2 very basic qns

Discussion in 'C++' started by mescaline, Dec 29, 2003.

  1. mescaline

    mescaline Guest

    1. Why does C++ require the int in:
    int main(){...}
    (is there a special reason for int, why not void,etc...?)

    2. What purpose does the return 0; serve at the end of the main
    program:
    (when the program is run successfully and the " return 0; " statement
    is encountered, what exactly happens -- where is the 0 returned?)

    thanks
     
    mescaline, Dec 29, 2003
    #1
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  2. mescaline

    Ron Natalie Guest

    "mescaline" <> wrote in message news:...
    > 1. Why does C++ require the int in:
    > int main(){...}
    > (is there a special reason for int, why not void,etc...?)


    Are you talking about main specifically or functions in general. The "implicit"
    int return has been removed from the language because it wasn't exactly consistant.

    As far as why MAIN itself must return int. Tradition is the major reason.

    >
    > 2. What purpose does the return 0; serve at the end of the main
    > program:
    > (when the program is run successfully and the " return 0; " statement
    > is encountered, what exactly happens -- where is the 0 returned?)
    >

    It's an implementation specific success code. On some systems it gets
    passed back to the invoked program (like UNIX). On some systems
    the environment calls a system call indicating normal termination where as
    the error returns from exit/main call the error system call. On others a
    zero means silent exit while a non-zero return cause an error popup.
    Others the value is just discarded.
     
    Ron Natalie, Dec 29, 2003
    #2
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  3. "Ron Natalie" <> wrote in message
    news:3fef4a9c$0$31832$...
    >
    > "mescaline" <> wrote in message

    news:...
    > > 1. Why does C++ require the int in:
    > > int main(){...}
    > > (is there a special reason for int, why not void,etc...?)

    >
    > Are you talking about main specifically or functions in general. The

    "implicit"
    > int return has been removed from the language because it wasn't exactly

    consistant.
    >
    > As far as why MAIN itself must return int. Tradition is the major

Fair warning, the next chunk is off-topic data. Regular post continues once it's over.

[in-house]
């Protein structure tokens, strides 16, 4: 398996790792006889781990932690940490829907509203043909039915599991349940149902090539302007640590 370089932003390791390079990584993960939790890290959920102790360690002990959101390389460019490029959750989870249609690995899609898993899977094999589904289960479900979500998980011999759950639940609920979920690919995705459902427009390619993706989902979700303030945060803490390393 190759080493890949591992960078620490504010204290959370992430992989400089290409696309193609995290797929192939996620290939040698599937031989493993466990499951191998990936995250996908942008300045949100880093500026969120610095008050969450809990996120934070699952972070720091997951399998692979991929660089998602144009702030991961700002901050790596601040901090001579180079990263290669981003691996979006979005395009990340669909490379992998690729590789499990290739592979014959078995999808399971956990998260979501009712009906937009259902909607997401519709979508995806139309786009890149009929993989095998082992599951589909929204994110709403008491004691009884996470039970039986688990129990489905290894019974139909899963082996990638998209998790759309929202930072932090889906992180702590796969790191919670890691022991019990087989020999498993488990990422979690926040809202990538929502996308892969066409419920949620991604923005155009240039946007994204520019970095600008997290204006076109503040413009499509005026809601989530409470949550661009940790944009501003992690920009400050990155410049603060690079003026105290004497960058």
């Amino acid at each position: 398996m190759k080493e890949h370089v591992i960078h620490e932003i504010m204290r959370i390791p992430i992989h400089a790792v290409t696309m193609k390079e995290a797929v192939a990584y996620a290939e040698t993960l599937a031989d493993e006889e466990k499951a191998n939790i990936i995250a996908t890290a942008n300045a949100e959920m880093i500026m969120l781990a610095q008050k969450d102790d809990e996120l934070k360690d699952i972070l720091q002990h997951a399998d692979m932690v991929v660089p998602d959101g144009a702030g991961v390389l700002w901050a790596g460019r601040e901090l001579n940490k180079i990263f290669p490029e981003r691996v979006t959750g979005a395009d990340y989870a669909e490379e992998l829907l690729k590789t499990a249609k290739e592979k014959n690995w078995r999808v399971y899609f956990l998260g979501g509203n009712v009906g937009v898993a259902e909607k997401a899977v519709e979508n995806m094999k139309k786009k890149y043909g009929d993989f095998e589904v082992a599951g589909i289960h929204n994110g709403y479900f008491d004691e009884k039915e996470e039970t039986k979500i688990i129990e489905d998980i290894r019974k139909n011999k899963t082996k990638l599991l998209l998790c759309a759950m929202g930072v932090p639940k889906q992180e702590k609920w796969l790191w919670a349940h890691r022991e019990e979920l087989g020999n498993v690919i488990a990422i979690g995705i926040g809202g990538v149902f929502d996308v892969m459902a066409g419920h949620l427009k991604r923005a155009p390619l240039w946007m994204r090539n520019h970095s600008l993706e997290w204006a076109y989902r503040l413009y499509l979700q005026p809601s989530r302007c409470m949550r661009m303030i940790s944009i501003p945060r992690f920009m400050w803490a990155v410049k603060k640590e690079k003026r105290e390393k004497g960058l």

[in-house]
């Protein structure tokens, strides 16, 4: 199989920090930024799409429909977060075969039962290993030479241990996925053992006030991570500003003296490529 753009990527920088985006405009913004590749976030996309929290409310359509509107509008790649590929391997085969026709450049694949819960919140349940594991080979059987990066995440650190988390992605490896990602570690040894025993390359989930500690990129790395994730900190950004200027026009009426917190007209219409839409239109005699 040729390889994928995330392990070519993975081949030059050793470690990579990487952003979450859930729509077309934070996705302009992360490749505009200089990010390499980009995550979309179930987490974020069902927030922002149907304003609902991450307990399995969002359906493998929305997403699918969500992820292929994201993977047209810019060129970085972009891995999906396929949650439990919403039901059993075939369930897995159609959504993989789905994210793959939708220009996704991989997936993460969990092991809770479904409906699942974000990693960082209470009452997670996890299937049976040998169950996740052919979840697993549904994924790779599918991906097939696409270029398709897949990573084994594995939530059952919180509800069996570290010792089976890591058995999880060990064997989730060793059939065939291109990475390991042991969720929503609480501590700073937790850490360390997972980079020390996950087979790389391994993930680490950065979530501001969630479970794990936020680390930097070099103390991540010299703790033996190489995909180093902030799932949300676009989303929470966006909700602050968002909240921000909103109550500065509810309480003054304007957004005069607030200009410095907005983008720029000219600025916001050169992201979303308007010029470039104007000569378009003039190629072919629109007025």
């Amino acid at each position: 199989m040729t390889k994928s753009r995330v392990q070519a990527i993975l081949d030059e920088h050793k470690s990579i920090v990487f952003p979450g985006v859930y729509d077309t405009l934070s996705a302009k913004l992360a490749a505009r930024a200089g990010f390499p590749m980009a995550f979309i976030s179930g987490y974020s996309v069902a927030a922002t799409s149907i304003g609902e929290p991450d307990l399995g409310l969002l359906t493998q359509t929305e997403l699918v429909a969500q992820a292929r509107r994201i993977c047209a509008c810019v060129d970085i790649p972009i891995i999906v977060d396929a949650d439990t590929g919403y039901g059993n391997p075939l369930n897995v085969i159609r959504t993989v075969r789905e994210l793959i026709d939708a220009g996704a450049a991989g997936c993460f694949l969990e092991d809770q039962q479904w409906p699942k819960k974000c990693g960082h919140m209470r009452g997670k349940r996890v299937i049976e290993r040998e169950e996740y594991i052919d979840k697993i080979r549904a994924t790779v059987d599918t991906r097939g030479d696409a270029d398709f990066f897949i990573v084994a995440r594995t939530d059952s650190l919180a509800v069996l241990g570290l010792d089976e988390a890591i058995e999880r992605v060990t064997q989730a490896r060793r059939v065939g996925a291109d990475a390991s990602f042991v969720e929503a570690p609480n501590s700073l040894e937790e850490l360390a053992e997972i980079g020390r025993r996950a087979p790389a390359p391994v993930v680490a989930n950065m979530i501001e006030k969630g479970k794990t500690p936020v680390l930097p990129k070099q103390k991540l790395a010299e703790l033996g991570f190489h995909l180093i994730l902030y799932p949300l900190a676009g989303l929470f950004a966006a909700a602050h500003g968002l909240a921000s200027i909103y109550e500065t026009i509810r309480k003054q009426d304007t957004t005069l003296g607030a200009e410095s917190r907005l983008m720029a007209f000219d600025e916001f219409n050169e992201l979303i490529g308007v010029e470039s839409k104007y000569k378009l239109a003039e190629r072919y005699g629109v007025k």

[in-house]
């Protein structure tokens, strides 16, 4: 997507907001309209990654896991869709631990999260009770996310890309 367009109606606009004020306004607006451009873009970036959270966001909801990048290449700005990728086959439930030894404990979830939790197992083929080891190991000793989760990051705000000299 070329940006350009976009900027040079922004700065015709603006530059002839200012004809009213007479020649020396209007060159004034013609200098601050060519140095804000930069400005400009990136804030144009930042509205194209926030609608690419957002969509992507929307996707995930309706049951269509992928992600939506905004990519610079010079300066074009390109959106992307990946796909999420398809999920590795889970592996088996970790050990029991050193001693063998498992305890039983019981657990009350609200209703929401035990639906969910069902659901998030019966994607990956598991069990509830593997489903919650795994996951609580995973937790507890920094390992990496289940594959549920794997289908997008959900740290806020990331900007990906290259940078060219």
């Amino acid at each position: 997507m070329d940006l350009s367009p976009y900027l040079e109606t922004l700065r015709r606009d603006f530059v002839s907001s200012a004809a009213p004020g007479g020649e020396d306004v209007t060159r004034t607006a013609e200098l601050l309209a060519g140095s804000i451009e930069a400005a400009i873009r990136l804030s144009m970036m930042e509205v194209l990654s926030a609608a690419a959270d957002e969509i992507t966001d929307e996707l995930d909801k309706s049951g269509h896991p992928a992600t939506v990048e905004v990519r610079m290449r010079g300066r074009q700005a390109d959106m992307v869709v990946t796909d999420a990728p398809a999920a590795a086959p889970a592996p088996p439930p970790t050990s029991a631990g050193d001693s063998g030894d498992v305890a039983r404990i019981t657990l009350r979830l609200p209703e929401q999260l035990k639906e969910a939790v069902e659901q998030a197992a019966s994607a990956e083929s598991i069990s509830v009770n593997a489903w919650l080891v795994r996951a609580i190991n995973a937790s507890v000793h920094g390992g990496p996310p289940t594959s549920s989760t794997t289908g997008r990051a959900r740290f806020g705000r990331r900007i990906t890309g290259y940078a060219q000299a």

reason.

    Well, not really. The standards group, that works on defining the language,
    has published a standard that main must return an int.
    Unless you want to call standards a tradition...
    --
    Gary
     
    Gary Labowitz, Dec 29, 2003
    #3
  4. mescaline

    Ron Natalie Guest

    "Gary Labowitz" <> wrote in message news:...
    > Well, not really. The standards group, that works on defining the language,
    > has published a standard that main must return an int.
    > Unless you want to call standards a tradition...
    > --

    I know that. The poster asked for WHY. The language is defined by the
    standard, but the standards people had reasons for the requirements they
    set down. The reason main is REQUIRED BY THE STANDARD
    to return in is TRADITION. Main has always returned int, ever since
    the early days of C. Partially this was because C didn't even have a void
    type in the beginning, then later because UNIX relied heavily on using the
    numeric return from programs.
     
    Ron Natalie, Dec 29, 2003
    #4
  5. mescaline

    mescaline Guest

    "Gary Labowitz" <> wrote in message news:<>...
    > "Ron Natalie" <> wrote in message
    > news:3fef4a9c$0$31832$...
    > >
    > > "mescaline" <> wrote in message

    > news:...
    > > > 1. Why does C++ require the int in:
    > > > int main(){...}
    > > > (is there a special reason for int, why not void,etc...?)

    > >
    > > Are you talking about main specifically or functions in general. The

    > "implicit"
    > > int return has been removed from the language because it wasn't exactly

    > consistant.
    > >
    > > As far as why MAIN itself must return int. Tradition is the major

    > reason.
    >
    > Well, not really. The standards group, that works on defining the language,
    > has published a standard that main must return an int.
    > Unless you want to call standards a tradition...



    Conversely, does it always return a non-zero value, when there's *any*
    error with the compiling?

    thanks
     
    mescaline, Dec 29, 2003
    #5
  6. mescaline

    Ron Natalie Guest

    "mescaline" <> wrote in message news:...
    >> Conversely, does it always return a non-zero value, when there's *any*

    > error with the compiling?
    >


    If you had problems compiling, you're not likely going to get as far as
    having a main function to run.
     
    Ron Natalie, Dec 29, 2003
    #6
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